I’ve never really written about my username. It’s a quote from a William Blake poem:
He who binds himself to a joy
Does the winged life destroy
He who kisses the joy as it flies
Lives in eternity’s sunrise.
I don’t know if I have a favourite poem as such, but this comes close. It resonates with me on so many levels. The first time I ever heard it quoted was in the 1990s BBC adaptation of The Buddha of Suburbia, which I was obsessed with and rewatched over and over again (yes, watching Stephen Mackintosh and Naveen Andrews make out had something to do with it, perhaps, maybe).
Although Hanif Kureishi sadly turned out to be a bit of a prick, I still have such fond memories of The Buddha of Suburbia- a story involving queerness and race and sex and punk set in South- East London was only ever going to be entirely my bag. The scene in which Karim’s uncle quotes ‘Eternity’s Sunrise’ before they dance to ‘Stir it Up’ through the newly painted rooms of a refurbished house made me cry with happiness when I first watched it. Perfect telly.
Later, that line about kissing the Joy As It Flies that fell with such autodidactic pride from Uncle Ted’s lips became a catchphrase of mine. I knew instinctively what it meant: as someone whose moods fluctuated with a rapidity that regularly bewildered me, I learnt early that something of the secret of life was to embrace the good times as they rolled. Without clasping them too close- because they were always rolling, usually away from you.
That’s just the way of things, because the only constant is change (and of course, it’s a paradox that this particular truth never changes). As I discovered Buddhism and its exquisitely simple- and to me, unarguable- wisdom, it was the second of the Four Noble Truths that chimed like a temple bell. The inevitable truth of suffering is that it comes from trying to bind ourselves to our joys, rather than letting them fly with a kiss.
About 10 years ago I moved into a flat in a particularly leafy part of my adopted home city. Across the road from the flat was a house with a magnolia tree outside. It was tall and well- tended and when it came time for it to bloom the blossoms were fat and chalice- shaped. The pinkness of the petals’ tips as it suffused into creamy whiteness made my heart hurt with joy whenever I walked past, and my first cameraphone was stuffed with photos taking from below, looking up at magnolia blossoms reaching for crystalline blue sky.
A magnolia tree is perfect for perhaps a week a year, but that week became the highlight of my spring. The third year I lived in that flat I walked down wide hilly streets past tall houses made of smooth pale stone past that tree, and realised it had given me so much happiness that I had to thank the owners of the house for looking after it, so I stuck an anonymous note through their letterbox.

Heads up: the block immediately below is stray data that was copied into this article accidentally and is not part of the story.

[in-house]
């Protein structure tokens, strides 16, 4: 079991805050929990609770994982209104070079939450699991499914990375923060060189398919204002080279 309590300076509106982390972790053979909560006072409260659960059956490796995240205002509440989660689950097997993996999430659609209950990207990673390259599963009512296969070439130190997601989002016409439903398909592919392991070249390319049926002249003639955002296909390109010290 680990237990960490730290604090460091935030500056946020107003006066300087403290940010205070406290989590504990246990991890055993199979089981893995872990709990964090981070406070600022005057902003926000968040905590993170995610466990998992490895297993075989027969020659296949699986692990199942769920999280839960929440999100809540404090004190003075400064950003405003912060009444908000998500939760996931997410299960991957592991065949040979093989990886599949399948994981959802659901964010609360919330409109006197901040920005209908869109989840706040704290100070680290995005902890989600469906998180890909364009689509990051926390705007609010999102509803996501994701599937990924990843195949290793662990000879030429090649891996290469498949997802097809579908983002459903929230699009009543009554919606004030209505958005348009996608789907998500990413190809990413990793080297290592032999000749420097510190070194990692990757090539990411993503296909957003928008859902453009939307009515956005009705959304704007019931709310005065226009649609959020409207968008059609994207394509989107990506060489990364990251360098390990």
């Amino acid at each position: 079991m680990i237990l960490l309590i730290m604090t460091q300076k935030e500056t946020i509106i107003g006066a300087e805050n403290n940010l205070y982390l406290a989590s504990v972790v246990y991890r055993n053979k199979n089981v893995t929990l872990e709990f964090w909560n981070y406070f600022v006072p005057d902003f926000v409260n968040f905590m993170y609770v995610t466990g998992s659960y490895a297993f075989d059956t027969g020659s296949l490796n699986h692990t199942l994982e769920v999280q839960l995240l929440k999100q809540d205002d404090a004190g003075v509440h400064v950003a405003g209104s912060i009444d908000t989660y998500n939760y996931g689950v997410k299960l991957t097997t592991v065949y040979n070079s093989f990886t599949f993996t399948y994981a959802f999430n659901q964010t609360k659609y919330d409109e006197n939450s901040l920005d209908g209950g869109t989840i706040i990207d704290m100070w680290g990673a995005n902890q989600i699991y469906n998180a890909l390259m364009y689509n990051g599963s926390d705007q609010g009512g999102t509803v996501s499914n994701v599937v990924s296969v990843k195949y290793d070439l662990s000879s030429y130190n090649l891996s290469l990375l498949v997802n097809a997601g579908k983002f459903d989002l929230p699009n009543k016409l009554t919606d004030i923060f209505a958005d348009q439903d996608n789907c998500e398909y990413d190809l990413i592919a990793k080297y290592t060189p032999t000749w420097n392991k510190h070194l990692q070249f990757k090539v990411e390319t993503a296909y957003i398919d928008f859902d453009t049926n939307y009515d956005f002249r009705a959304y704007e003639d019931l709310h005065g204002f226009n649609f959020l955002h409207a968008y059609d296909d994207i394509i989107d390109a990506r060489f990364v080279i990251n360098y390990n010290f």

The next spring I was in the depths of a very, very deep depression-I’ve not been that low since, thank God, because I nearly didn’t surface- and only realised how low I’d been when it occurred to me that I’d not noticed the magnolia tree at all that year. I’d walked past it in the course of its week of pomp, I was almost sure, but hadn’t seen it at all. I had not let its beauty touch me; I had not kissed the joy of the magnolia tree as it flew.
I’m writing this in the cafe at my local train station. I’m on my way to the countryside to see a newish friend, someone I don’t know well but of whom I’m already very fond. My train’s been delayed, so I’m sitting drinking a mug of wishy- washy uncoffee and thinking about the last time I was here, sitting on a bench near the car park, waiting to be collected by a man I didn’t know very well.
He arrived, striding towards me with a grin, greeted me with a kiss and a tweedy hug, and took me to the home he shares with the love of his life. The plan, as far as I can tell, was dinner and sex and a beating I’d been promised the weekend before by his partner.
Things… escalated, shall we say.
Two weeks later all I know is that I’m having more fun than I have for years–ridiculous, giggling fun, sloshing around in a sea of orgasms and subspace, of teenage style PDAs and topless mischief in the backseat of a moving car. I have these two people in my life, all of a sudden: these two dirty, gorgeous, sparkling, love- sodden creatures.
I don’t know what this is or where we’re going, or how or whether it will work. But I do know this: life is fucking hard. The world around us is a flaming shitshow, to such an extent that it often hurts to think about it, so I often don’t, and I often feel guilty about that. I have a new job that I love, which not only demands a huge amount of emotional energy but occasionally exposes me to the very worst that humanity is capable of.
When confronted with these truths all I can do is run shouting after the joy, and kiss it as it soars towards the sky, like magnolia blossoms reaching for the sun.